The Children's Dental Health Project's blog
HHS issues 2015 standards for dental plan cost sharing
The Affordable Care Act (ACA) is an enormous opportunity to expand dental benefits to children across the country. But coverage won’t have the intended impact if it’s not affordable for more families. For this reason, the Children’s Dental Health Project (CDHP) is pleased that federal officials have issued a new rule aimed at reducing cost-sharing for families purchasing stand-alone pediatric dental coverage, but we still think more should be done to enhance affordability.
On Wednesday, the U.S. Department of Health and Human Services (HHS) released the Notice of Benefit and Payment Parameters for 2015 final rule. It sets forth, among other things, standards for actuarial value and cost-sharing limitations for stand-alone dental plans offering coverage in the health insurance marketplaces next year.
As CDHP has previously discussed, families purchasing pediatric dental coverage separately from their health plan will have an additional out-of-pocket maximum that applies only to their children’s stand-alone dental benefits. Current federal guidance sets the annual cost-sharing limit at $700 per child or $1,400 for families with multiple children. Many families may not realize that state-run marketplaces can set their own standards for stand-alone dental out-of-pocket maximums.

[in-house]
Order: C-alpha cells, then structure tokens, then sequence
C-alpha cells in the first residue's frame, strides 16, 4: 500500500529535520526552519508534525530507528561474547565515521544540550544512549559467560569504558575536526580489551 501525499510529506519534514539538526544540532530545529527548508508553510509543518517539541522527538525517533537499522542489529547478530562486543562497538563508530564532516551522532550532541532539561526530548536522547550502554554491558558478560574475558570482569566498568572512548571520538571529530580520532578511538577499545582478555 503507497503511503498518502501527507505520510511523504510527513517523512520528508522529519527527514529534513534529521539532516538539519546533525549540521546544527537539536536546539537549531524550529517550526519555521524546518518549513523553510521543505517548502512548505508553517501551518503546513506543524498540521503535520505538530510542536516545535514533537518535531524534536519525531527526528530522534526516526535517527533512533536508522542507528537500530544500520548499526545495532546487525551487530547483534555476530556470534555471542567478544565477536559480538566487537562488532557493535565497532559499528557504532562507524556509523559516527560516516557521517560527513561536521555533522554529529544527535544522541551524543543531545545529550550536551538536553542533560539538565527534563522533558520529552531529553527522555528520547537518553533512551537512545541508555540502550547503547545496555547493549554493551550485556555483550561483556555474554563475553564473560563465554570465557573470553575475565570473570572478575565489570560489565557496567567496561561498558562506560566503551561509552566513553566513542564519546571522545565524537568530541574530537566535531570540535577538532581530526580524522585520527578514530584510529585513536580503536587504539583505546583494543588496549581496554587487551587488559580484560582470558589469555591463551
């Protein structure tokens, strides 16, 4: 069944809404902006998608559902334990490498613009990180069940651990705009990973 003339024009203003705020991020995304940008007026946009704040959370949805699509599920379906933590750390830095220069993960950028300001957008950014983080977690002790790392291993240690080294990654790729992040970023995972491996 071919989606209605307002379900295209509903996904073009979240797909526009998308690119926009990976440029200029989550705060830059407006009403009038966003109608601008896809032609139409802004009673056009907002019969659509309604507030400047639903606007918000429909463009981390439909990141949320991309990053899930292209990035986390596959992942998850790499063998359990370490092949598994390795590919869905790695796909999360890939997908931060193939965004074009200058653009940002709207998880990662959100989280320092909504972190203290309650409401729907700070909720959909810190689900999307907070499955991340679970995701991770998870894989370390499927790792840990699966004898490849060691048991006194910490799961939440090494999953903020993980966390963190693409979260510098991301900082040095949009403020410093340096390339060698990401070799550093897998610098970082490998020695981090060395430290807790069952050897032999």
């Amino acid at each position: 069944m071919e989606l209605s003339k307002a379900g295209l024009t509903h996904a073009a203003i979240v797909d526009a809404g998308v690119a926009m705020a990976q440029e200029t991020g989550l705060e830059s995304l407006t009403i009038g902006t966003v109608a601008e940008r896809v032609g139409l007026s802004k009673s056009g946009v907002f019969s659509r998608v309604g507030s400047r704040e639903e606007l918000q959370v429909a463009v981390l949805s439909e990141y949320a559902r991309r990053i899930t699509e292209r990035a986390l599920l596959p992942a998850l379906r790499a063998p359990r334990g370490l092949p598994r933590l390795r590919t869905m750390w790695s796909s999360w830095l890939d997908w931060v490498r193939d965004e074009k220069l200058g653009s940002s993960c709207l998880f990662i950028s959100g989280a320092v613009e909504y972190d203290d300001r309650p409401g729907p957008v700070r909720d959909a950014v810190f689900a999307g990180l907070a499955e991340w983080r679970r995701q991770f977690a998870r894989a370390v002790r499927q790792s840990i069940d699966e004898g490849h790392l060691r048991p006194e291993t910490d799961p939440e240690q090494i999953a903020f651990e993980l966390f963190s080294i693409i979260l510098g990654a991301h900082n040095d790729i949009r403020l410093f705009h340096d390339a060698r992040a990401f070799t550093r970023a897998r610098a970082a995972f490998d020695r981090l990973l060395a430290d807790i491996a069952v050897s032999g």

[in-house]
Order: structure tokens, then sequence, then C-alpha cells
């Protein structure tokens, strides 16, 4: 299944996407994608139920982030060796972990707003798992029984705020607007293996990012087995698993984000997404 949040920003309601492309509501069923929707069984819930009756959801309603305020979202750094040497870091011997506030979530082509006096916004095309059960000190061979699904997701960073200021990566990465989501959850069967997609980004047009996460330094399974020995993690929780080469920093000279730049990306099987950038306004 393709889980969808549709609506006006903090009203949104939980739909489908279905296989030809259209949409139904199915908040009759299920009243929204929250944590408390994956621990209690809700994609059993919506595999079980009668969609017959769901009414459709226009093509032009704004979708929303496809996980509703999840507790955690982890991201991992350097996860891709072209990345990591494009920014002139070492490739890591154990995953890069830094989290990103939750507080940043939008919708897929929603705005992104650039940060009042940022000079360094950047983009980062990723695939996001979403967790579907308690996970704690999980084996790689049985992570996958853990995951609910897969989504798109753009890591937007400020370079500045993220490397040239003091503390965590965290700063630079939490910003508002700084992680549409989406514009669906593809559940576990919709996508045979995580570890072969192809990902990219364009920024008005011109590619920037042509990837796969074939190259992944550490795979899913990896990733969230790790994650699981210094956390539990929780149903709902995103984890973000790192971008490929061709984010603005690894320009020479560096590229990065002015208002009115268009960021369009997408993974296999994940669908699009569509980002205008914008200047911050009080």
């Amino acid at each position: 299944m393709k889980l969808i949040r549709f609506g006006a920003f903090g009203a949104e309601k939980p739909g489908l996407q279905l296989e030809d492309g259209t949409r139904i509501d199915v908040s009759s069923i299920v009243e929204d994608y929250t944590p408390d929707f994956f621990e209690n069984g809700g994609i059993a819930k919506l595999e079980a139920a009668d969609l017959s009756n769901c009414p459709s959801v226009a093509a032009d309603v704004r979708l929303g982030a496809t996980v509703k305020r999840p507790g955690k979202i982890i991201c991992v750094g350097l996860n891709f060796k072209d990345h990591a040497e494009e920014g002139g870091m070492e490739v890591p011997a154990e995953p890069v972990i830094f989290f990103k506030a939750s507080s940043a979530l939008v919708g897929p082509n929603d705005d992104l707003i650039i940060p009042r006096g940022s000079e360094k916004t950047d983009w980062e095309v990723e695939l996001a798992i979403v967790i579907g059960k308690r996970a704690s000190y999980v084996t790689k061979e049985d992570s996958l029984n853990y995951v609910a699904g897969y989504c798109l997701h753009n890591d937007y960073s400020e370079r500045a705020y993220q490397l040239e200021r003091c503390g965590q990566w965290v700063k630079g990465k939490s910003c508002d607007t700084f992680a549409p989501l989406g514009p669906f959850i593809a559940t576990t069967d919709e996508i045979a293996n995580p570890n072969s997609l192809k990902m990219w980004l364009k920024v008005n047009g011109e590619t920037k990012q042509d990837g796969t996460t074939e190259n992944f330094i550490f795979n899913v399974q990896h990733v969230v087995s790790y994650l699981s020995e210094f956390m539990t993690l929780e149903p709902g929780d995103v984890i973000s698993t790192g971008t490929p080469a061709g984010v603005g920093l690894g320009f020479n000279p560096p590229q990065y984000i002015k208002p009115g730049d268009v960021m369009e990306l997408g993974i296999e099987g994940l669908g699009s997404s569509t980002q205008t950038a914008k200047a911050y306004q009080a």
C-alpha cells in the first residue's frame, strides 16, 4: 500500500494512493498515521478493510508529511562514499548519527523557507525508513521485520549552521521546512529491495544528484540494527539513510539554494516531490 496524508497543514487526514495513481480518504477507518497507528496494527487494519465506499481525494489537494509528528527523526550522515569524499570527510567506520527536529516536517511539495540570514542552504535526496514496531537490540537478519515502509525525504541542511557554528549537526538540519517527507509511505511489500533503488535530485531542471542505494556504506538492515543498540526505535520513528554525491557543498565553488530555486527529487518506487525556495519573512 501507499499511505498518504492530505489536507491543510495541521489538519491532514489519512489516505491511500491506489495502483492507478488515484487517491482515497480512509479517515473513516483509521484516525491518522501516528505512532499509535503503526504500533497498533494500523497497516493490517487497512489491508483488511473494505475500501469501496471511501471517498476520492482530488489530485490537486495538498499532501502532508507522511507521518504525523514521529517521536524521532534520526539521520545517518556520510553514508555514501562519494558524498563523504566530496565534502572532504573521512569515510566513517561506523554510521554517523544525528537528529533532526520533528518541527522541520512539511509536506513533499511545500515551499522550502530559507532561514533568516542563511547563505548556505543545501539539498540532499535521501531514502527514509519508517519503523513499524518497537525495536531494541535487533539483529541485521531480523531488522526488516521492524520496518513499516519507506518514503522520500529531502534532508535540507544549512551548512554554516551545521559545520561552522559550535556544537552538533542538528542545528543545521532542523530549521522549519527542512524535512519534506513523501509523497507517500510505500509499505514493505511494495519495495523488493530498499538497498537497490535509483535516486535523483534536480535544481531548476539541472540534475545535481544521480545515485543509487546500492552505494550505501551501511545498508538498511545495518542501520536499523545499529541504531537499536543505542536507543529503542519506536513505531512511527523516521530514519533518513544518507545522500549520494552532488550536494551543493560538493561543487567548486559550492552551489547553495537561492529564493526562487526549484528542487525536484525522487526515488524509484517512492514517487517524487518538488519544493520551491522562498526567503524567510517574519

CDHP and other child health advocates have raised the concern that an additional out-of-pocket maximum unfairly increases financial obligations for families purchasing health and dental coverage separately. In some states, separate purchases are unavoidable because no health plan includes children’s dental coverage.
Senator Ben Cardin (D-MD), a long-time oral health champion, has been a leading voice for equitable treatment of families under the ACA and has pushed for a more affordable approach to dental plan cost-sharing. As evidence of his continued leadership, this week’s final rule aims to reduce the potential out-of-pocket burden for families purchasing stand-alone pediatric dental coverage and apply standards consistently across all states.
HHS had originally proposed to reduce the out-of-pocket maximum for stand-alone dental plans to $300 per child or $400 for multiple children and eliminate requirements that the plans meet specific actuarial value targets. Under the latter, dental plans could lower actuarial values by raising family cost-sharing on categories like preventive services, which could affect access to basic care.
In an attempt to balance affordability with the need to avoid marketplace disruption, the final rule sets the stand-alone dental out-of-pocket maximums for 2015 at $350 per child and $700 for multiple children and still requires that dental plans meet an actuarial value of either 70% or 85%. In order to achieve consistency across states, the rule applies these standards to both state-run and federally-facilitated marketplaces beginning in 2015.
CDHP applauds the move to minimize the financial burden on families. However, we remain concerned with finding a better approach at the national level that ensures a family’s maximum out-of-pocket obligations are the same, no matter how they purchase their children’s dental coverage.
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